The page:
Advertisement

Todd Bowles says as many as 14 rookies could earn spots on Bucs’ roster

“They’re good players,” the head coach says, adding that many will wind up starting.
 
Bucs wide receiver Trey Palmer (10) celebrates after he catches a pass against the Baltimore Ravens during Saturday's exhibition game at Raymond James Stadium.
Bucs wide receiver Trey Palmer (10) celebrates after he catches a pass against the Baltimore Ravens during Saturday's exhibition game at Raymond James Stadium. [ JEFFEREE WOO | Times ]
Published Aug. 28, 2023|Updated Aug. 29, 2023

TAMPA ― Todd Bowles knew the Bucs had to get younger. Calluses count more in the NFL than youthful exuberance, and the Bucs’ three-year playoff run with Tom Brady came with a price tag. First-year players earn a lot less than veterans.

That said, what Bowles didn’t expect was that the front office and scouting department would assemble the best collection of rookie talent the Bucs have had since he arrived five years ago.

Teams must reach the 53-man roster limit by Tuesday at 4 p.m. Bowles predicted last week as many as 14 rookies could earn jobs this season.

Not only that, most are good enough to make an impact immediately.

“We could have up to 13 or 14 rookies make this team, not even counting the first-year guys from last year,” Bowles said. “They’re good players. They really are. And there’s the new free-agent additions, so you’re at 20-plus guys. Typically, it’s around 12 to 14 on the good years.

“This year, you may say there’s 20-plus, and that’s like half of your roster. And they are good players, but you’ve got to give them experience and you’ve got to give them as many situations and as much teaching as possible. We feel great about them.”

Rookies stood out on both sides of the ball during the preseason, particularly in a deep receiving class. Nobody flashed brighter than Trey Palmer, the sixth-round pick from Nebraska.

Bucs wide receiver Trey Palmer (10) catches a pass and is tackled by Baltimore Ravens linebacker Del'Shawn Phillips (53) during Saturday's preseason game.
Bucs wide receiver Trey Palmer (10) catches a pass and is tackled by Baltimore Ravens linebacker Del'Shawn Phillips (53) during Saturday's preseason game. [ JEFFEREE WOO | Times ]

Palmer made highlight-reel touchdown receptions in each of the first two preseason games. Then after routinely beating the Jets’ secondary during a joint workout, he added two receptions for 25 yards against the Ravens and returned a punt 29 yards.

“Trey is becoming more and more reliable back there as a second punt returner,” Bowles said. “We’ve seen him, and every time he gets a chance he takes advantage of the opportunity.”

He’s not alone. Receiver Rakim Jarrett, an undrafted free agent from Maryland, proved to be fast and sure-handed, and likely also carved out a spot on the roster. Combined with second-year pro Deven Thompkins, who won the kick return duties, the Bucs’ young core of receivers behind Mike Evans and Chris Godwin is deep and talented.

The Bucs waived Kaylon Geiger, along with rookies Kade Warner and Taye Barber, among others. The team will likely attempt to sign a couple of them to the practice squad. David Moore, who followed offensive coordinator Dave Canales to Tampa Bay from Seattle, also was released. His contract was guaranteed if he was on the final 53-man roster, so the Bucs could sign him to a new contract later this week.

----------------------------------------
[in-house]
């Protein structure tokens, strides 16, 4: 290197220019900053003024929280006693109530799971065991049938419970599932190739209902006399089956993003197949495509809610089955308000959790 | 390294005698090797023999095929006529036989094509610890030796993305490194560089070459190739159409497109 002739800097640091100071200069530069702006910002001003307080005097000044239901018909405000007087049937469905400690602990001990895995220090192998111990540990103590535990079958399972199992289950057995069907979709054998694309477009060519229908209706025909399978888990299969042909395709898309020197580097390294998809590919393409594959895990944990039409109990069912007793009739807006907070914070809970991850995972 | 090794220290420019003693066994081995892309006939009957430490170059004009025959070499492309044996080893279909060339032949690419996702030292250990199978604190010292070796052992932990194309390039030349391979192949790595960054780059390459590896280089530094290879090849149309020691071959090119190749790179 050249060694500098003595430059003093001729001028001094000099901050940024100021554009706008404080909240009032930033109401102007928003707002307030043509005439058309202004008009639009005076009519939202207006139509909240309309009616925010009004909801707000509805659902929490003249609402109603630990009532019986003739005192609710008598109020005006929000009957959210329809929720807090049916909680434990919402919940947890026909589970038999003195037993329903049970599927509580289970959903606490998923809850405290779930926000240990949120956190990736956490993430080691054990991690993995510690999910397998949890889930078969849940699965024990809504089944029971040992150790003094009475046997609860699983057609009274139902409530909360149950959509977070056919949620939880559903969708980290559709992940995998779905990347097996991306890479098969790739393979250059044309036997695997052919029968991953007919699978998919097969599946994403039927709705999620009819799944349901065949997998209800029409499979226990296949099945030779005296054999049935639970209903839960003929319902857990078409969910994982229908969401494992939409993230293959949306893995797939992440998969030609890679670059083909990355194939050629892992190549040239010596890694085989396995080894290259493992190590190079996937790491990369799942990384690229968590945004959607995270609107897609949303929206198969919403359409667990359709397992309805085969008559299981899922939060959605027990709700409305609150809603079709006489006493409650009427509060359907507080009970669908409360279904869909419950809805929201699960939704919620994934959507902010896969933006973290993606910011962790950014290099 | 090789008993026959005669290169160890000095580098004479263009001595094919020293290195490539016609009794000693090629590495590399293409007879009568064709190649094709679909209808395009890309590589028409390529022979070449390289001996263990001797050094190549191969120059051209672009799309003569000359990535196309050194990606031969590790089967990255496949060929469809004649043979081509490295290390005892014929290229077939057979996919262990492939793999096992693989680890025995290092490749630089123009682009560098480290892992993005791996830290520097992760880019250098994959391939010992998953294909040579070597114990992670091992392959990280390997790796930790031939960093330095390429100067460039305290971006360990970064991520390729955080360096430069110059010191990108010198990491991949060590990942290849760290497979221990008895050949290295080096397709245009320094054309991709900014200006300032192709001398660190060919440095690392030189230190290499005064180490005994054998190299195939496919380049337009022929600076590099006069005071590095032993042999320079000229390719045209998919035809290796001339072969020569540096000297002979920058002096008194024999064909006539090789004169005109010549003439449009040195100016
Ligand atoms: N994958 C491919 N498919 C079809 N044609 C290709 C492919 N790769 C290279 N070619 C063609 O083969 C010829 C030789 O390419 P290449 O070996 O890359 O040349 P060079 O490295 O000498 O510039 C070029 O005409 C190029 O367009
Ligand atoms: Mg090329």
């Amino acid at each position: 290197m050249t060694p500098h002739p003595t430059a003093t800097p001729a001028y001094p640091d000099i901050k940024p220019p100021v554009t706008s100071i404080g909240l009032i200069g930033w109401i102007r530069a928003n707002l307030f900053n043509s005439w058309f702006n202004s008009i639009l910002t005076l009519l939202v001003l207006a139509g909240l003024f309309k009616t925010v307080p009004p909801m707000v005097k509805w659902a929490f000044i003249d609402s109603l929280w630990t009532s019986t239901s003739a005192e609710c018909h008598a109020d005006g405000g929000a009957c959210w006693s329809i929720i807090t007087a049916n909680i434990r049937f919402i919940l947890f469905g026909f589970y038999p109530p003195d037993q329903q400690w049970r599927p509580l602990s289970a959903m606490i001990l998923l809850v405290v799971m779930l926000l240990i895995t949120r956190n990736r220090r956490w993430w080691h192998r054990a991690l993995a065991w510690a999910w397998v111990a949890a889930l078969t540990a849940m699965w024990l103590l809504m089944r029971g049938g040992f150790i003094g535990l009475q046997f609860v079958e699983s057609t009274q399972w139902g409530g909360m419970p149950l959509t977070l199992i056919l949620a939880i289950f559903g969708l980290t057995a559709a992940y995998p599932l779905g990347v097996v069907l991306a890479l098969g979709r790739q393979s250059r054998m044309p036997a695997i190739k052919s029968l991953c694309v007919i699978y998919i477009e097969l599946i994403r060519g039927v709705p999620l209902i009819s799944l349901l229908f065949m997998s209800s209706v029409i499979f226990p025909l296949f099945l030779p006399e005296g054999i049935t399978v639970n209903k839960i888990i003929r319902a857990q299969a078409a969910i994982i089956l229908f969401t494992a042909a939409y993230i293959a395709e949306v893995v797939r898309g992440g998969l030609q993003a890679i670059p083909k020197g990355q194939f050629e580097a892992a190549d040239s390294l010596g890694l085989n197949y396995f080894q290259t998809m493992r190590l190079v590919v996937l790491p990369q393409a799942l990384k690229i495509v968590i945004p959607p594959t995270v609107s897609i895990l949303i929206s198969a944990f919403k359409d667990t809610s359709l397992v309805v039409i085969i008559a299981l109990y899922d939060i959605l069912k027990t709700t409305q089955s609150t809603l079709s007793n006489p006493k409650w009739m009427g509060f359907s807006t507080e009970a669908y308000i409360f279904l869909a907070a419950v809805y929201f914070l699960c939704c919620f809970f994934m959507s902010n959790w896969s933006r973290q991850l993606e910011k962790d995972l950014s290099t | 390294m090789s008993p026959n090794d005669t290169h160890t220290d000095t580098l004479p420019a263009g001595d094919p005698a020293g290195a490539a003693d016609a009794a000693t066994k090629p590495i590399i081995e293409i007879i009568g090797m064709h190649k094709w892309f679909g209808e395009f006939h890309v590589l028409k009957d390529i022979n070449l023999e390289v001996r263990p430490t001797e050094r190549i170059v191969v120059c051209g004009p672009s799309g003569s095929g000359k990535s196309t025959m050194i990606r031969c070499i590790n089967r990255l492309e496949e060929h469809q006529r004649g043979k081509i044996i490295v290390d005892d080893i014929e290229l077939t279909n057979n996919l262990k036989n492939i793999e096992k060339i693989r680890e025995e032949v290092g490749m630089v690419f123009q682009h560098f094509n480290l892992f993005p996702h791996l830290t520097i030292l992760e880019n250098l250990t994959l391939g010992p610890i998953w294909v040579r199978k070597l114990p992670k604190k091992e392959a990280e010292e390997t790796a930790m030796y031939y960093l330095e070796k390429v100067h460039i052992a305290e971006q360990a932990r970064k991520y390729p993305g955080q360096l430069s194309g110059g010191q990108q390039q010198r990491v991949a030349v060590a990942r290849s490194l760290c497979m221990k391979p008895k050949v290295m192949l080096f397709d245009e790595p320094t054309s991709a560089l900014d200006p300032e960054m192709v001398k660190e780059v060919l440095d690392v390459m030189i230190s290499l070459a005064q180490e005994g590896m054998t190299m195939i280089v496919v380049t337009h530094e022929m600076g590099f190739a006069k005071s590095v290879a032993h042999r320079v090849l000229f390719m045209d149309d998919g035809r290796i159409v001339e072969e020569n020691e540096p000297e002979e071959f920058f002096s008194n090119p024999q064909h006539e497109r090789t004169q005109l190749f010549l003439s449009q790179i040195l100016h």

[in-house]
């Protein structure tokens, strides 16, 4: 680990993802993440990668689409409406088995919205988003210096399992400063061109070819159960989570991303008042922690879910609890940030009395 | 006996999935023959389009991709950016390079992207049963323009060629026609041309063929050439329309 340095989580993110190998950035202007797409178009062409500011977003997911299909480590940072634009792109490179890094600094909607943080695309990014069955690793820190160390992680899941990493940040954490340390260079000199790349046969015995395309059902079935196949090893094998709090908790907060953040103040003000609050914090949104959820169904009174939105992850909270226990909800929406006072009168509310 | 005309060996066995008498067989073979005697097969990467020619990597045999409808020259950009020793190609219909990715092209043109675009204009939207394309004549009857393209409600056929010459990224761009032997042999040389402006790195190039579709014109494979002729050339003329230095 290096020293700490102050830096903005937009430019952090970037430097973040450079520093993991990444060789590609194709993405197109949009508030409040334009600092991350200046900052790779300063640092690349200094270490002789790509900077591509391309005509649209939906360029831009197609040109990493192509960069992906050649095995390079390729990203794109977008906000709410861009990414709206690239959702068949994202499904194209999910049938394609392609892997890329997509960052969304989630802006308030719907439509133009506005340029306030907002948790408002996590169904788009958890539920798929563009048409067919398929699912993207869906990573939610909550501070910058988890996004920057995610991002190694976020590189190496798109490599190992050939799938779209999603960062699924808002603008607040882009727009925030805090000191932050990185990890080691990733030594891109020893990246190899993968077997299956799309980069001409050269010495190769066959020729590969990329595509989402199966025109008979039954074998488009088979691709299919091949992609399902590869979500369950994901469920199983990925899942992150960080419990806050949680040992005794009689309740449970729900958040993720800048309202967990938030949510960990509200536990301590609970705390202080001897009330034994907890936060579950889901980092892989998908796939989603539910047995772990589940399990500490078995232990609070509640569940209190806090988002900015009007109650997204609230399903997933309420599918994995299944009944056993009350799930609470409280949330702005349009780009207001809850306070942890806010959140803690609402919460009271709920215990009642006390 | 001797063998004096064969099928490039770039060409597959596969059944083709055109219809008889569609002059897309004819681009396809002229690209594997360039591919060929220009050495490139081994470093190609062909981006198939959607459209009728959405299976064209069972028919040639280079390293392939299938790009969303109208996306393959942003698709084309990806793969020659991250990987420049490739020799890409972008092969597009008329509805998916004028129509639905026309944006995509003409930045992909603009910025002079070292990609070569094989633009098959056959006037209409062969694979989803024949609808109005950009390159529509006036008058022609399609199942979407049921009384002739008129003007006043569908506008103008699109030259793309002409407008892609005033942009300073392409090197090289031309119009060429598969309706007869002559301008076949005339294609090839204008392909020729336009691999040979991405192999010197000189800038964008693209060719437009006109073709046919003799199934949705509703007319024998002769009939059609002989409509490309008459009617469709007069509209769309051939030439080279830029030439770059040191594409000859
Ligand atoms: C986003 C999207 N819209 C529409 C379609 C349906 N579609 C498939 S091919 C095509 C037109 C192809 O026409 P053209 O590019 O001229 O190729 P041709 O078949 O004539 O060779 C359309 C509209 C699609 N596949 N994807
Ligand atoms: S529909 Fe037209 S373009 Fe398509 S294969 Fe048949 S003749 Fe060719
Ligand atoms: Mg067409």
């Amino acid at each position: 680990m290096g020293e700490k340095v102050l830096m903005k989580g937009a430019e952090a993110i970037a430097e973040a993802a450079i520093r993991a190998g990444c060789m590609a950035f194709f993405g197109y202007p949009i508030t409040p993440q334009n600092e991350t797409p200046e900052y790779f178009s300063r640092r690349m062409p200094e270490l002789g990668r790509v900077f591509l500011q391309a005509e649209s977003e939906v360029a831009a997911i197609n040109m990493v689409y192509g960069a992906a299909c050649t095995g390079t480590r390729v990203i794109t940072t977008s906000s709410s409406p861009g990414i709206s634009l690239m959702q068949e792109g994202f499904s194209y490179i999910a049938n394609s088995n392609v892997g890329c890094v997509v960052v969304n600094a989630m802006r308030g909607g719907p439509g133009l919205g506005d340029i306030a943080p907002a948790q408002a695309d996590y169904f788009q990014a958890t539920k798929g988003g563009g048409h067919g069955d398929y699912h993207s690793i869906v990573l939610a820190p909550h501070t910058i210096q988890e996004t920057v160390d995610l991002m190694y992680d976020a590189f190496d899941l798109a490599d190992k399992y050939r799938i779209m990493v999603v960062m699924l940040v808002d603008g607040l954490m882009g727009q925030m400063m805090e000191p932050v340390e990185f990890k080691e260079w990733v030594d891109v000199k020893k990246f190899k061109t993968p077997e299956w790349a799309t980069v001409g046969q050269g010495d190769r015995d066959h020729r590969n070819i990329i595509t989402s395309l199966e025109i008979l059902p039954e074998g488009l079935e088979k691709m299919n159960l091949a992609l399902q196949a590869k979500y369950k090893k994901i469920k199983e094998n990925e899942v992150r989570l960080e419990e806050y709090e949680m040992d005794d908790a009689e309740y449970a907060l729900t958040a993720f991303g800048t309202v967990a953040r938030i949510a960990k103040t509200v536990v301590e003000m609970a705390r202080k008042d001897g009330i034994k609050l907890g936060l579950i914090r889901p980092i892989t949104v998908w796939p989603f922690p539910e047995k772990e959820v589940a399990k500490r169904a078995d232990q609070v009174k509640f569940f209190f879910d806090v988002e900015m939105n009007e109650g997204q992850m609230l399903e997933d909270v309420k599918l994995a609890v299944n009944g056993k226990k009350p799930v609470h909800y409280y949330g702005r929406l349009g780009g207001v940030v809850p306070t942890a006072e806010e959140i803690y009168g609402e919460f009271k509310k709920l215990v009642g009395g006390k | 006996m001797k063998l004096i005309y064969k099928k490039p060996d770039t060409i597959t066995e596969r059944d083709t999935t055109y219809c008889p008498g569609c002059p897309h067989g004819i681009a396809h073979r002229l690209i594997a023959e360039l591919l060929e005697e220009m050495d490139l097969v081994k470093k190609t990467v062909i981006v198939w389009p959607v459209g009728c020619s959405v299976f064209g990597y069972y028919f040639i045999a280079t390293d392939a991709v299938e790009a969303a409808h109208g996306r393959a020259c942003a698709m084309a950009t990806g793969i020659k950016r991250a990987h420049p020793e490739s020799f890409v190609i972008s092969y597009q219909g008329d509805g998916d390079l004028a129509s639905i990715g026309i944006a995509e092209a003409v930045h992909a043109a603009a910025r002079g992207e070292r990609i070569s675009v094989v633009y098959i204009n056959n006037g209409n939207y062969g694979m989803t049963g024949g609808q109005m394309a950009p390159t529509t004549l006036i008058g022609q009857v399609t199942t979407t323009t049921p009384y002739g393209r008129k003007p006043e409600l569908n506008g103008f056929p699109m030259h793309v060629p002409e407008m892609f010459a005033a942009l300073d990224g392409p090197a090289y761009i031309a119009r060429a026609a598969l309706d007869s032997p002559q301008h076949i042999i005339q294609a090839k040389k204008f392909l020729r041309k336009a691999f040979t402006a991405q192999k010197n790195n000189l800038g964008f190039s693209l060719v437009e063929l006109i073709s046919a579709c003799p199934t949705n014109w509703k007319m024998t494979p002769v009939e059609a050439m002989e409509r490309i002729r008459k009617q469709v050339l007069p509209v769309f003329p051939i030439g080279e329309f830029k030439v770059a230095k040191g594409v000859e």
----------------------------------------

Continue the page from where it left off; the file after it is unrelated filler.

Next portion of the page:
Stay updated on Tampa Bay’s sports scene

Stay updated on Tampa Bay’s sports scene

Subscribe to our free Sports Today newsletter

We’ll send you news and analysis on the Bucs, Lightning, Rays and Florida’s college football teams every day.

You’re all signed up!

Want more of our free, weekly newsletters in your inbox? Let’s get started.

Explore all your options

Six of the Bucs’ seven draft picks are likely to make the team, with outside linebacker Jose Ramirez the exception.

Rutgers rookie Christian Izien won the starting nickel cornerback job, and Charlotte outside linebacker Markees Watts may make the team.

Bucs wide receiver Rakim Jarrett (18) celebrates after he catches a pass against the Baltimore Ravens during Saturday's game in Tampa.
Bucs wide receiver Rakim Jarrett (18) celebrates after he catches a pass against the Baltimore Ravens during Saturday's game in Tampa. [ JEFFEREE WOO | Times ]

Of course, rookie defensive tackle Calijah Kancey and guard Cody Mauch are penciled in as starters to begin the season.

If there ever was a year for the Bucs to get younger, this is it. The Carolina Panthers will start rookie quarterback Bryce Young. The Atlanta Falcons are going with second-year pro Desmond Ridder.

The Saints’ Derek Carr enters the season with the most experience under center in the NFC South, but Bowles remains confident the Bucs can defend the division title even with so many rookies and first-year players.

“We’re not conceding anything,” he said.

The additional reps the younger players got in the preseason were to make sure they’ll be ready when the team calls on them, Bowles said.

“There’s a lot of teaching that we have to do to make sure they’re ready to go play once the season starts,” he said. “So the play time is invaluable for those guys. I know everybody thinks we were resting the starters, but we were getting guys ready to play. We’re moving them around and putting them in situations and giving them learning experiences to help us during the season, not just to help us get through the preseason.

“So you can stick them in the fire and let them go.”

• • •

Sign up for the Sports Today newsletter to get daily updates on the Bucs, Rays, Lightning and college football across Florida.

Never miss out on the latest with your favorite Tampa Bay sports teams. Follow our coverage on Twitter and Facebook.